A Year Later: Ways COVID-19 Has Changed Nonprofit Organizations for the Better
Despite challenges such as loss of revenue from canceled/postponed fundraisers, having to work with fewer resources, and managing staff and volunteers working remotely, most nonprofit organizations demonstrated their resiliency in the eye of the COVID-19 storm. In fact, many nonprofits managed to survive the worst of the pandemic by adopting specific operational changes that have improved key areas and that may stick around well into future. Here are what our research uncovered as key ways COVID-19 has changed nonprofits for the better.
Going virtual helped expand fundraising and outreach efforts. In March 2020, many organizations pivoted from in-person fundraising to virtual events. This was especially successful when it came to peer-to-peer fundraising events, where supporters take part in a group activity that includes reaching out to family and friends. In addition, many outreach programs were forced to transition at the peak of the pandemic from an in-person setting to a virtual platform. By taking a variety of programs online, organizations found that they were able to reach more people locally as well as from across the nation and around the globe because they weren’t limited to a specific capacity. A good example would be the Nonprofit Leadership Center, which took its learning conferences online. No longer confined by geography or available in-person seating, the NLC reported that their events drew participants from as far as away as Hawaii and Zimbabwe, and the center managed to increase its nonprofit training program class sizes by nearly 102%.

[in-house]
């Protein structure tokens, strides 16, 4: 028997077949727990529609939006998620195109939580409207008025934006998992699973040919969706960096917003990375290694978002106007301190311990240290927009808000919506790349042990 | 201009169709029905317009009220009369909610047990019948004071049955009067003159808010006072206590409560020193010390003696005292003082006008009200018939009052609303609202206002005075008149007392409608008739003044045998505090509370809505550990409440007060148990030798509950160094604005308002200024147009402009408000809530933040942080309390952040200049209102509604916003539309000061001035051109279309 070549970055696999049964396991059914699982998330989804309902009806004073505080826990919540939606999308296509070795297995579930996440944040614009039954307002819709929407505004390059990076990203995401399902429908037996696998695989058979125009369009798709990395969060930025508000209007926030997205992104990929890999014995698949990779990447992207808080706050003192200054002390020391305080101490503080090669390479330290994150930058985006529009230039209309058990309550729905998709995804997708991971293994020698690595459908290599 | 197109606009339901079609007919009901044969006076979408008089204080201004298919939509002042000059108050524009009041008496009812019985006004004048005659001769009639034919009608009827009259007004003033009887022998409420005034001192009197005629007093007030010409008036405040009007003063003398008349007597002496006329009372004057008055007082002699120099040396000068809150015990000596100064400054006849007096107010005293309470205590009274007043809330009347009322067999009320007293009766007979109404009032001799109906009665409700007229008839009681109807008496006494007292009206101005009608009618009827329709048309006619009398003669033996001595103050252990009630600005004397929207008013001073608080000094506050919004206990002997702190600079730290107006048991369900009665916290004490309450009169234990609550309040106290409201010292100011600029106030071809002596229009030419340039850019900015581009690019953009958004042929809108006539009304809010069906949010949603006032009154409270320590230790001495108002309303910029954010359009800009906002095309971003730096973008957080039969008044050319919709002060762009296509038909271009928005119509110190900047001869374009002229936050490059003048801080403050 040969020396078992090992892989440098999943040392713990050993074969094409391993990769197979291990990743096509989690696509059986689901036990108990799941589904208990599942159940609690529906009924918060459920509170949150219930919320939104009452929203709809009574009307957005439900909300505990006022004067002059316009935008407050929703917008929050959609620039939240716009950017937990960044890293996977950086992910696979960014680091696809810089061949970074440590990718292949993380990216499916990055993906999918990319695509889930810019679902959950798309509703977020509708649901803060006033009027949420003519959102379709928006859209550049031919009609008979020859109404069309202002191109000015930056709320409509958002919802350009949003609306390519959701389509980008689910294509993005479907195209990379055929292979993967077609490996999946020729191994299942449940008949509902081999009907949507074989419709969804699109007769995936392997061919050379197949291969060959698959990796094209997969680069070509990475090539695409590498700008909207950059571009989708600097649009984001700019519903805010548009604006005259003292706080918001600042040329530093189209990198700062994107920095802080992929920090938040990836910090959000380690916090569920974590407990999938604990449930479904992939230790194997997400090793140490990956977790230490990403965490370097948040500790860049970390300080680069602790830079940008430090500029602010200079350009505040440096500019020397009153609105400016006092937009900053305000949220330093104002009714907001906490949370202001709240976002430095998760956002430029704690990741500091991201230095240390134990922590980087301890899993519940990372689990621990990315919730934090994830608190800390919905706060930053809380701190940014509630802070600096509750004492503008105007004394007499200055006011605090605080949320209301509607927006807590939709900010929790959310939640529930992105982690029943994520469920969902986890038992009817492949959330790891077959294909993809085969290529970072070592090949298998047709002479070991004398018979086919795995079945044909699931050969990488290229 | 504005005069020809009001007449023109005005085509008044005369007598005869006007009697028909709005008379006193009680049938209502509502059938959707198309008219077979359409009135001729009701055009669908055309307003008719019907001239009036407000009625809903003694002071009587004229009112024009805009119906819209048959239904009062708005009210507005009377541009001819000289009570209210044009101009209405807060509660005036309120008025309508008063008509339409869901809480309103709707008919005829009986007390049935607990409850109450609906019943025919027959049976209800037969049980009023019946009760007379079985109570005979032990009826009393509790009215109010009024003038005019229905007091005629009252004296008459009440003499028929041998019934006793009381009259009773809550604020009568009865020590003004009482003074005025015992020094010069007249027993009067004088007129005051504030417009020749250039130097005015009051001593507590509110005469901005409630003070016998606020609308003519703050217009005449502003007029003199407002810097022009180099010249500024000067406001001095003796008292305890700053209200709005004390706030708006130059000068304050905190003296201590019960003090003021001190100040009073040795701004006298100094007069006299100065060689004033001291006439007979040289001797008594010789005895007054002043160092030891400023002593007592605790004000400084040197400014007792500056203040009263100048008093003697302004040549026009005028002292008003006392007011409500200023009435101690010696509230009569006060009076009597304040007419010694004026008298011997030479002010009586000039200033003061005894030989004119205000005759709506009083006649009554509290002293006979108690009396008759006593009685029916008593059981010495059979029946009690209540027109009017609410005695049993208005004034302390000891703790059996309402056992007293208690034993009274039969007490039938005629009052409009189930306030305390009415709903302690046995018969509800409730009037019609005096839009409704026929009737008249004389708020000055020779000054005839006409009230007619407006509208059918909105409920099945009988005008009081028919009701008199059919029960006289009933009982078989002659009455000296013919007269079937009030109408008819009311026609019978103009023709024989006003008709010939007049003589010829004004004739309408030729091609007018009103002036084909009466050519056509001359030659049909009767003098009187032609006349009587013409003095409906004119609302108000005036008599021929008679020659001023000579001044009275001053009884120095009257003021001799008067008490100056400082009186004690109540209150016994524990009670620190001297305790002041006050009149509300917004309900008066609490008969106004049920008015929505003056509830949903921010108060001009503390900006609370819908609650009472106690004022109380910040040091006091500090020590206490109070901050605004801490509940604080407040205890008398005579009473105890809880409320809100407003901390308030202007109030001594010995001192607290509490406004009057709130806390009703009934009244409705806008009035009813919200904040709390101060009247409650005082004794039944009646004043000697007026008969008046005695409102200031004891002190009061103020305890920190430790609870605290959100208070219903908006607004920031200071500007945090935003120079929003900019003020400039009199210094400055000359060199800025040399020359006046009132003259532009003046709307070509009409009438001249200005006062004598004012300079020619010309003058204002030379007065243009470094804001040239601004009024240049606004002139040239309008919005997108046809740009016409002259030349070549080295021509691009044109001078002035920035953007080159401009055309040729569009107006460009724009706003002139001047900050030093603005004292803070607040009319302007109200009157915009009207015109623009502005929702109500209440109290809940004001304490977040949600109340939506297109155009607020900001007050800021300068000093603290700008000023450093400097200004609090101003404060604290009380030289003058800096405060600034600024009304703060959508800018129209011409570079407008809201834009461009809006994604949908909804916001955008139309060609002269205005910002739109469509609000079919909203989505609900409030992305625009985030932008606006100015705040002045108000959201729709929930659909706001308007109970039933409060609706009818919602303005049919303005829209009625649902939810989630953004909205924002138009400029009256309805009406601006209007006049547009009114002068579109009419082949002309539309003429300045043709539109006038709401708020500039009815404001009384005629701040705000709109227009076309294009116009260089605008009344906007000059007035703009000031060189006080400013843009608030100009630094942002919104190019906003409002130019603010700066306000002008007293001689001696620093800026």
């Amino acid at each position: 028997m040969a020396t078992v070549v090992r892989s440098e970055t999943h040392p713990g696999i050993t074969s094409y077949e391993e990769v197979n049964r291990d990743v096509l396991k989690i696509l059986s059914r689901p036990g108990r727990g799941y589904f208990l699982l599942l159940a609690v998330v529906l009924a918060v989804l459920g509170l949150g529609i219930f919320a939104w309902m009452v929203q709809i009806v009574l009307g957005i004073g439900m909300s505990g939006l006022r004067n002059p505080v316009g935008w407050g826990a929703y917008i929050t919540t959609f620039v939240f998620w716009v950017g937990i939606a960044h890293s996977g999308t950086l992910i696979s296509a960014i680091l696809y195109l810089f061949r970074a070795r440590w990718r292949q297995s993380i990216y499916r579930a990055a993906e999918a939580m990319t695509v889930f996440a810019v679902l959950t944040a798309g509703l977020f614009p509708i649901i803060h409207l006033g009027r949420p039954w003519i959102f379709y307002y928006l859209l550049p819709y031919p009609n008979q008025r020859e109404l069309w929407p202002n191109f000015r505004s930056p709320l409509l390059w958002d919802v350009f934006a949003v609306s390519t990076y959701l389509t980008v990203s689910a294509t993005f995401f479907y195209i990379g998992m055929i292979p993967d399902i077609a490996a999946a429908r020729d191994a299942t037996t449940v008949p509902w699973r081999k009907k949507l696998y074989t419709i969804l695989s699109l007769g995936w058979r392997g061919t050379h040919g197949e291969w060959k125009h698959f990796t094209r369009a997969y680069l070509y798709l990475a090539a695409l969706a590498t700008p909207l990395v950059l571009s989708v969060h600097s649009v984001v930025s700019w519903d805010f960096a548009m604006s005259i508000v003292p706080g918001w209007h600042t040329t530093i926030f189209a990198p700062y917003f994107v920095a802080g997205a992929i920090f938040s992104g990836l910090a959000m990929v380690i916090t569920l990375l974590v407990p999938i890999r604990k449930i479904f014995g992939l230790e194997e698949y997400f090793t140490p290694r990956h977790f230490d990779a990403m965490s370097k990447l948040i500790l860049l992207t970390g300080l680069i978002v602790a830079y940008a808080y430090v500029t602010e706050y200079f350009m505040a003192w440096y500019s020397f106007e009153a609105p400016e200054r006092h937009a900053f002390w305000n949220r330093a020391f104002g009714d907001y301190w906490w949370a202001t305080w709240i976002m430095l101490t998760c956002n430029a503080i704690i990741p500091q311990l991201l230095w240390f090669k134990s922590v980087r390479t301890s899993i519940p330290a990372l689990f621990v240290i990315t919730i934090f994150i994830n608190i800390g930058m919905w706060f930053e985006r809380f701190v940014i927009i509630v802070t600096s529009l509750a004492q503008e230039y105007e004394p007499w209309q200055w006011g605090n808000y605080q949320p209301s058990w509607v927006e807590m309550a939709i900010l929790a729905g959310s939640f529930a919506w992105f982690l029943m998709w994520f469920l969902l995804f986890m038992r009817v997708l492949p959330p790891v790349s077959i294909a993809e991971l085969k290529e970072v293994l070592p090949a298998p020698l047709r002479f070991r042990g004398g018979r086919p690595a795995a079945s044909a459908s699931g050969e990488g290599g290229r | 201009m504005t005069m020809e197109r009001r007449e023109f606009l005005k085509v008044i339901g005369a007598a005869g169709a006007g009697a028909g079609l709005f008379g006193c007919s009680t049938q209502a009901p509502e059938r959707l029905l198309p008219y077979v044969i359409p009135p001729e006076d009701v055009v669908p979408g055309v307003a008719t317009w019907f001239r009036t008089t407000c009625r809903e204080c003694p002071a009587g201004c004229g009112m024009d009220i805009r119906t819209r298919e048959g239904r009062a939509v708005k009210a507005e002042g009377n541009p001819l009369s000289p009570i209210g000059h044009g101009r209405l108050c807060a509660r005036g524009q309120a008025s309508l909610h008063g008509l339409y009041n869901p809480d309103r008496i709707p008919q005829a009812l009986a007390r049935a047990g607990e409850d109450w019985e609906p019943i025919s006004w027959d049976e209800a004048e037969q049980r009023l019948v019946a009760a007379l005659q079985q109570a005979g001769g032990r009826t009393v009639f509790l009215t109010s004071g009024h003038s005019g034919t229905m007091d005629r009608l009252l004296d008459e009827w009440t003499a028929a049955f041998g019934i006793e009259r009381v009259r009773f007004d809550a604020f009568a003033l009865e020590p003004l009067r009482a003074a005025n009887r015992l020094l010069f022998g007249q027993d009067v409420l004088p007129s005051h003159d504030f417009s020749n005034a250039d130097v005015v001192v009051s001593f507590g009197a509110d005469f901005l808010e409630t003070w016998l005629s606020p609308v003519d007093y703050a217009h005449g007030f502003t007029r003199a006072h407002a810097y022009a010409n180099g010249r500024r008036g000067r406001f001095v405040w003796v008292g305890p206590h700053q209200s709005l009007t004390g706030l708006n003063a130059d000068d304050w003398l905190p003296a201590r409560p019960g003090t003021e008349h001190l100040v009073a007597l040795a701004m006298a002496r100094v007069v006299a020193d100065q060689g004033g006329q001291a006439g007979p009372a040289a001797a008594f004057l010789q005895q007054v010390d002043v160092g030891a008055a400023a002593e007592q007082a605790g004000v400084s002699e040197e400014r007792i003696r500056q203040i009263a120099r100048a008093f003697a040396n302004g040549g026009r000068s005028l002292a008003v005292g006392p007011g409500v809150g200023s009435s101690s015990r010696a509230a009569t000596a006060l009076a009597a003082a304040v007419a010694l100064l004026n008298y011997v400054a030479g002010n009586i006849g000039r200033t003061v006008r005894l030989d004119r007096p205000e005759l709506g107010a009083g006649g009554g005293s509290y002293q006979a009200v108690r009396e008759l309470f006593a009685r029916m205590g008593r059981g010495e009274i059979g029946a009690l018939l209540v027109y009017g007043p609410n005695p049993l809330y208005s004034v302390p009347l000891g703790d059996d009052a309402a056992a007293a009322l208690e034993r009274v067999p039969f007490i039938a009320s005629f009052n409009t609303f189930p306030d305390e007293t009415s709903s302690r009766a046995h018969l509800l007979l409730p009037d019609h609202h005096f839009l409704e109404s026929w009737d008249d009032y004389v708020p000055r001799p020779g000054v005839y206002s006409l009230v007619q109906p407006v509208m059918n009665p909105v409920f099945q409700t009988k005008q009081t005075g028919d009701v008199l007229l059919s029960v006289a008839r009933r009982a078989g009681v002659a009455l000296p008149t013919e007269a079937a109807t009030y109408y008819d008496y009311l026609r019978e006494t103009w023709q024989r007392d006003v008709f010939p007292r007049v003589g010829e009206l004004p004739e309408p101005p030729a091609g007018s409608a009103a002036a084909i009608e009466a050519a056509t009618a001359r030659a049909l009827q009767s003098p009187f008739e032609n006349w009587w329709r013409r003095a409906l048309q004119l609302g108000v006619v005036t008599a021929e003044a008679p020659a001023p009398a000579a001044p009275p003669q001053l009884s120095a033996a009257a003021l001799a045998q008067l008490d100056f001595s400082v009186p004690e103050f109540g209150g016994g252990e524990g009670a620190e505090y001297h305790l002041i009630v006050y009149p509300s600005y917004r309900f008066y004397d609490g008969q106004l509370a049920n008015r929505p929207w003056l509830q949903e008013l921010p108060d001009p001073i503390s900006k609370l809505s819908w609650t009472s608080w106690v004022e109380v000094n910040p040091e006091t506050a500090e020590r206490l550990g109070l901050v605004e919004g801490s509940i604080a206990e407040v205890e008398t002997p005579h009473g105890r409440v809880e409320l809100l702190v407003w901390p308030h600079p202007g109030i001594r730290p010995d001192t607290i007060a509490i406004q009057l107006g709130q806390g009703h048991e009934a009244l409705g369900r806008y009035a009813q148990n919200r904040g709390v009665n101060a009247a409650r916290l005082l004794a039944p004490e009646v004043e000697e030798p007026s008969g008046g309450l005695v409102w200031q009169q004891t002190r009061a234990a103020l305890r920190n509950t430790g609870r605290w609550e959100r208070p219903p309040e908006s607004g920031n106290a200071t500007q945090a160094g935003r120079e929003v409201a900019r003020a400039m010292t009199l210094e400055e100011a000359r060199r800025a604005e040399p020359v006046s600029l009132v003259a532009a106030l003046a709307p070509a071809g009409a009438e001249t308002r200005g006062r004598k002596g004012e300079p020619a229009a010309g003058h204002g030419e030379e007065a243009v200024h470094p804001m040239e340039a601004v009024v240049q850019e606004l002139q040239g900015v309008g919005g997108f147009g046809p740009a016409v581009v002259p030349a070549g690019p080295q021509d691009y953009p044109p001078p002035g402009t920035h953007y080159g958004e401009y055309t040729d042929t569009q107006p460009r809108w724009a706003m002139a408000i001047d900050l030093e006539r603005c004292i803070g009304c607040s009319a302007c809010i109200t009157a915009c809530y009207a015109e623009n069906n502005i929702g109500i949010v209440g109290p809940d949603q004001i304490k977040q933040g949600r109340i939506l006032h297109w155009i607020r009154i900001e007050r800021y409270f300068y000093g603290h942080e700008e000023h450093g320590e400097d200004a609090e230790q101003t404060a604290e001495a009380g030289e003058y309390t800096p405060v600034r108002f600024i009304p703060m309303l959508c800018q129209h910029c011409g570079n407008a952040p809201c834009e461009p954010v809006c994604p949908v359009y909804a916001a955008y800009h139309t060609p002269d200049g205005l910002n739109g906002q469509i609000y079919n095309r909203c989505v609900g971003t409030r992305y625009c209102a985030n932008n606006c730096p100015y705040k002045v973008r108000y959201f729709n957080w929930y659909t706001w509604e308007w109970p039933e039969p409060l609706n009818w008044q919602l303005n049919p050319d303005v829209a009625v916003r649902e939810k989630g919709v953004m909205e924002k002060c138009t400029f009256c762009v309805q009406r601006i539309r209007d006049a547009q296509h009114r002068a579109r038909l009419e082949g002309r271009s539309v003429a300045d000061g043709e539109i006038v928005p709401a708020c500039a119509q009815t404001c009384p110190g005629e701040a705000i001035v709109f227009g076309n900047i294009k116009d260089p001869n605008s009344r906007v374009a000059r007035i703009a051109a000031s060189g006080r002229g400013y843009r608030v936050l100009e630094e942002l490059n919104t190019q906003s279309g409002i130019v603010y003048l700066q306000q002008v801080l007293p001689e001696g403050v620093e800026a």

Having to reimagine vital programs created new ways to engage and serve constituents. The crisis brought on by the pandemic forced organizations to take stock of key programs and delivery services — what to keep, cut, reduce or temporarily sideline. Many nonprofits even got creative and developed new hybrid or temporary programs to help keep supporters engaged during the shutdown. And while these efforts were developed and enacted to help solve immediate problems at the peak of the pandemic, the necessity of this type of reorganization has many nonprofits examining the overall impact of these changes. For example, Jewish Family Services (JFS) of Milwaukee, Wisconsin, out of necessity was forced to take its mental health services to an all-online platform during the lockdown. However, JFS found the move so effective in reaching its clients that the agency has since continued this expansion of online services as a way to increase its reach in the community.
Of all the words that could describe 2020, better isn’t one of them. However, your nonprofit clients could look at the glass as being half full by taking stock of what they had to do to solve pandemic-related problems at the moment and examining what they’re doing now. For example, do any of these program or service changes show promise for the future? If yes, how will they specifically impact the organization and the people they serve? Are there changes or modifications that must be made to programs to make them more sustainable? Now’s a good time for your clients to start looking at how changes made due to COVID-19 could become new models for the future.
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